He was the Gators’ starter at left tackle as a sophomore before a knee injury ended his season after seven games. Humphries was solid last season but struggled against Missouri’s Shane Ray.
Ray, projected as a top-10 pick, had two sacks against the Gators, including a strip-sack after beating Humphries.
Despite being told by the NFL draft advisory board to stay in school, Humphries declared for the draft in January. A day later, he was at Exos’ training center on the Florida panhandle, working out and taking in 5,000 calories every meal, not including snacks.
Humphries said he ate a lot of fish, chicken, pasta, rice and vegetables, plus the oysters and fried green tomatoes he’d order when he and Florida State offensive lineman Cam Irvin would head to Shaggy’s.
“I was on the stuff-my-face diet,” Humphries said. “If I wanted to eat something, I was going to eat it.”
Humphries said he arrived at Exos at 290 pounds with 25 percent body fat, and left at 305 with 19 percent body fat.
After weighing in at 307 pounds at the combine, Humphries ran the 40 in 5.12 seconds, had a vertical jump of 31 inches and showed good footwork in the drills.
In an offensive tackle group that many experts believe is lacking in left tackles, NFL Media analyst Daniel Jeremiah thinks Humphries can start on the left side from Day 1.
But Mayock, Jeremiah’s NFL Network colleague, has doubts Humphries can be effective 15 to 20 pounds heavier than his playing weight at Florida.
“I’m not sure he can carry it, and I’m not sure it’s great weight,” Mayock said during a conference call. “When you draft him in the first round, what are you really getting?”
Mayock believes when Humphries is in great shape, he’s a “290-pound left tackle who’s going to be an outstanding pass protector and is always going to have to work with great technique to be a good run blocker.”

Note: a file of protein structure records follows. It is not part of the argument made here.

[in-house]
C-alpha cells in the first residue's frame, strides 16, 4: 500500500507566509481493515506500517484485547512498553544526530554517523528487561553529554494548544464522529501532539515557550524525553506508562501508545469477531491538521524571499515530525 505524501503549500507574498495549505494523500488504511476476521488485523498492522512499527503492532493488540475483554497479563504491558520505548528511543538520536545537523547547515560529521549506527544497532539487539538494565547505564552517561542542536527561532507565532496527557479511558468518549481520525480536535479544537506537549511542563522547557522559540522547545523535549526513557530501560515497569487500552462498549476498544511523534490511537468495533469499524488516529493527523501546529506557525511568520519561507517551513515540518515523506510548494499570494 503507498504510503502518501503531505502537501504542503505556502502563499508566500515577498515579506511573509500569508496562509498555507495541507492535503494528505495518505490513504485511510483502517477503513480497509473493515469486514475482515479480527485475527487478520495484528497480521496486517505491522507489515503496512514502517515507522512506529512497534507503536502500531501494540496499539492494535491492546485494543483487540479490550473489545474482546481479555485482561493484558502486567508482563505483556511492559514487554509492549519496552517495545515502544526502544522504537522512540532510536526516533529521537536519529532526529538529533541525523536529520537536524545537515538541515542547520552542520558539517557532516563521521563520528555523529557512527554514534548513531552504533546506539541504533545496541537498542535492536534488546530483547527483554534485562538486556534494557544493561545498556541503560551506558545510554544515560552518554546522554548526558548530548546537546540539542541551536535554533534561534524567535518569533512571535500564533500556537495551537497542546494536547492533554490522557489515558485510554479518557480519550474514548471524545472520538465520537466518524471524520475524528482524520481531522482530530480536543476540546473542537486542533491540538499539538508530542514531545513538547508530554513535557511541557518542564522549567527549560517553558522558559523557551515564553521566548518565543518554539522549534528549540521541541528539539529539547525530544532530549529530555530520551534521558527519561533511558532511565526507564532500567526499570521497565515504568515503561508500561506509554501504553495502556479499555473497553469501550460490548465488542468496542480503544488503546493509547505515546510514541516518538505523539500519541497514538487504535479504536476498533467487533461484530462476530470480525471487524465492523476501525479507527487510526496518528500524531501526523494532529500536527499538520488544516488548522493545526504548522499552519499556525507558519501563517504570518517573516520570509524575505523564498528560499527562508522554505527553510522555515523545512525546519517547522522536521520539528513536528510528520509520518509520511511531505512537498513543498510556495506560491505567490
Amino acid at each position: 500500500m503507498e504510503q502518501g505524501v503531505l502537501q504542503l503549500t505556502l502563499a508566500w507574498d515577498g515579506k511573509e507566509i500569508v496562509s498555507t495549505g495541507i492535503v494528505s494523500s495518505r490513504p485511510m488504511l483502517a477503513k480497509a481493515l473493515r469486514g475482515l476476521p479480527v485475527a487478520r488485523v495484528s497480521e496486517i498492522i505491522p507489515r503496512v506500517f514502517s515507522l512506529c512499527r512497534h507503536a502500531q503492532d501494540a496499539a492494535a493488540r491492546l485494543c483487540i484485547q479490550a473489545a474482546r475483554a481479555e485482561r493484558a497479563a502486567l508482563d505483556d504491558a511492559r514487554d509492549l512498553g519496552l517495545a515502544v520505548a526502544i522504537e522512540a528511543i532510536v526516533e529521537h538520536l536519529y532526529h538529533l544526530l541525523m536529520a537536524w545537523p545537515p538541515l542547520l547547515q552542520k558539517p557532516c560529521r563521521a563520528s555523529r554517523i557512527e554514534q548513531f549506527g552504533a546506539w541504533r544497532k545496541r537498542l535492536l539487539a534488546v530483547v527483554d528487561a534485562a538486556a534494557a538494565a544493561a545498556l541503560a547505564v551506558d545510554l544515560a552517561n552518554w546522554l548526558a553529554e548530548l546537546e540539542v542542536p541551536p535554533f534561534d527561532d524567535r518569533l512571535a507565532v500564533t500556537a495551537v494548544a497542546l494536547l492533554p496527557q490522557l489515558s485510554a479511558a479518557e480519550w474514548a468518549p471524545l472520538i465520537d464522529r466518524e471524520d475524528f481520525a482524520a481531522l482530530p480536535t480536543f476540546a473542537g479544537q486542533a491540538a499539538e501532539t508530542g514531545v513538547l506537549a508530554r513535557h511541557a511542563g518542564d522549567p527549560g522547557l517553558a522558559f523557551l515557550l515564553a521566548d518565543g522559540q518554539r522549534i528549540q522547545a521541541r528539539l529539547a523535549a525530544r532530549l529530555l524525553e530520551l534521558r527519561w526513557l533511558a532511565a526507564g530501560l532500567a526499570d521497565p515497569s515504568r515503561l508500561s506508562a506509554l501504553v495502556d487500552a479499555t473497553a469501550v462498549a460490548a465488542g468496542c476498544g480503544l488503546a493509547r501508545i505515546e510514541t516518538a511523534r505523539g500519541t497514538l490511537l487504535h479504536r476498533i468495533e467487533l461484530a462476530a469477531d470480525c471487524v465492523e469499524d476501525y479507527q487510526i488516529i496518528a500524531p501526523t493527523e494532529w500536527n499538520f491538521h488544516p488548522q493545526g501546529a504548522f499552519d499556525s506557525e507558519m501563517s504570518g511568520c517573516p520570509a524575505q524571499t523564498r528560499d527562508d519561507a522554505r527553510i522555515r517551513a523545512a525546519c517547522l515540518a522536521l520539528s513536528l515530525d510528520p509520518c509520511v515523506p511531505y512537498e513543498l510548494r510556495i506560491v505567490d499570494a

Humphries doesn’t think he’ll have a problem maintaining a weight that allows him to be quick enough to handle a speed rush and strong enough to take on bull rushes.
“My metabolism is slowing down a little bit, which is going to help me out,” he said. “Whatever I need to be great in the NFL and help my organization win games, I’m ready to do it.”
Panthers showing big interest
The Panthers are among the teams that have shown interest in Humphries, putting him through a workout in Gainesville and bringing him to Charlotte for a visit.
Humphries enjoyed being a visitor in the city where his father still lives.
“It actually was fun because I lived around Concord Mills, so I’ve never really experienced downtown,” Humphries said. “So it was cool to walk around and see downtown.”
Brand, the former Mallard Creek offensive coordinator, said he has talked with scouts from Carolina and San Diego about Humphries.
“They’re very interested,” Brand said of the Panthers. “I just don’t think he’ll make it that far.”
Brand said scouts wanted to know what Humphries was like outside of football, and whether teammates and teachers liked him.
“He was the best player with the best personality and the most fun to be around,” Brand said he told them. “Everyone gravitated toward him because he was so fun-loving and he’s so genuine.”
While quarterbacks Jameis Winston and Marcus Mariota and several other top players turned down invitations to attend the draft, Humphries will be in Chicago this week. He’ll be joined by his parents, grandparents, half-siblings and girlfriend, a student at Winston-Salem State.
Following months of training, traveling, working out and carb-loading, Humphries will be happy to have it behind him.
“Man, I don’t know. I’m ready to see what goes down,” Humphries said when asked if he has any indication which team might take him.
“I’m just ready for it to happen so I know who I’m playing for. I’m ready to sit back and see where the chips fall. I’m ready to be in a room with my peers waiting for their dreams to come true. And patiently waiting for mine to come true, too.”
Person: 704-358-5123; Twitter: @josephperson
Position: Offensive tackle
Hometown: Union, S.C.
High school: Mallard Creek
Highlights: (At Mallard Creek) Rated the No. 1 recruit in North Carolina by Rivals.com. … Named a high school All-American by USA Today, ESPN and Rivals.com. … Played in the U.S. Army All-American Bowl. … (At Florida) Made Sporting News’ Freshman All-American team in 2012. … Also named to the SEC Coaches’ All-Freshman team. … Started 10 games last season as a junior, missing two because of injury.
Did you know? His father played football and basketball at Presbyterian College, where he was Division II All-American wide receiver. The elder Humphries signed with the Baltimore Ravens in 2002 and played two years in the Arena League, including a season with the Carolina Cobras in Charlotte.
Round 1: Thursday, 8 p.m.
Rounds 2-3: Friday, 7 p.m.
Rounds 4-7: Saturday, noon
▪ The Panthers draft 25th in all seven rounds plus they have two compensatory draft picks in the fifth round (169, 174).